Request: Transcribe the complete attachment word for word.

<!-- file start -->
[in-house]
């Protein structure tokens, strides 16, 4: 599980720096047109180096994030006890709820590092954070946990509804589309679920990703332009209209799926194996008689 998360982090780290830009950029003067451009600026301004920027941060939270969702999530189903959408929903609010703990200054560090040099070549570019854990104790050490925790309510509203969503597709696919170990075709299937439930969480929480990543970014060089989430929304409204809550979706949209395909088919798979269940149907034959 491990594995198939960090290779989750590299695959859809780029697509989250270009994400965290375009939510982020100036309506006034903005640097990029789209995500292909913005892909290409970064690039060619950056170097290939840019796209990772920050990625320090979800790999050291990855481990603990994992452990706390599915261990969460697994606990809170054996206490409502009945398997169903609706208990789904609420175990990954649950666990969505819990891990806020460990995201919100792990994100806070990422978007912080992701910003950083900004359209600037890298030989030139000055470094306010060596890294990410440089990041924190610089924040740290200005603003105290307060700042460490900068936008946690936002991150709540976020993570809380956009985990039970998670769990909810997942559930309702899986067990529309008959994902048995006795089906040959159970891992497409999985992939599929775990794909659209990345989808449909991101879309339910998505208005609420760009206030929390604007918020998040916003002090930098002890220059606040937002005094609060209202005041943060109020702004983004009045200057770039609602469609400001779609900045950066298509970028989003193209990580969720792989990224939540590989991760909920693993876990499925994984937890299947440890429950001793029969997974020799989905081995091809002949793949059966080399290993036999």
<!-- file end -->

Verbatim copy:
[in-house]
């Protein structure tokens, strides 16, 4: 599980720096047109180096994030006890709820590092954070946990509804589309679920990703332009209209799926194996008689 998360982090780290830009950029003067451009600026301004920027941060939270969702999530189903959408929903609010703990200054560090040099070549570019854990104790050490925790309510509203969503597709696919170990075709299937439930969480929480990543970014060089989430929304409204809550979706949209395909088919798979269940149907034959 491990594995198939960090290779989750590299695959859809780029697509989250270009994400965290375009939510982020100036309506006034903005640097990029789209995500292909913005892909290409970064690039060619950056170097290939840019796209990772920050990625320090979800790999050291990855481990603990994992452990706390599915261990969460697994606990809170054996206490409502009945398997169903609706208990789904609420175990990954649950666990969505819990891990806020460990995201919100792990994100806070990422978007912080992701910003950083900004359209600037890298030989030139000055470094306010060596890294990410440089990041924190610089924040740290200005603003105290307060700042460490900068936008946690936002991150709540976020993570809380956009985990039970998670769990909810997942559930309702899986067990529309008959994902048995006795089906040959159970891992497409999985992939599929775990794909659209990345989808449909991101879309339910998505208005609420760009206030929390604007918020998040916003002090930098002890220059606040937002005094609060209202005041943060109020702004983004009045200057770039609602469609400001779609900045950066298509970028989003193209990580969720792989990224939540590989991760909920693993876990499925994984937890299947440890429950001793029969997974020799989905081995091809002949793949059966080399290993036999």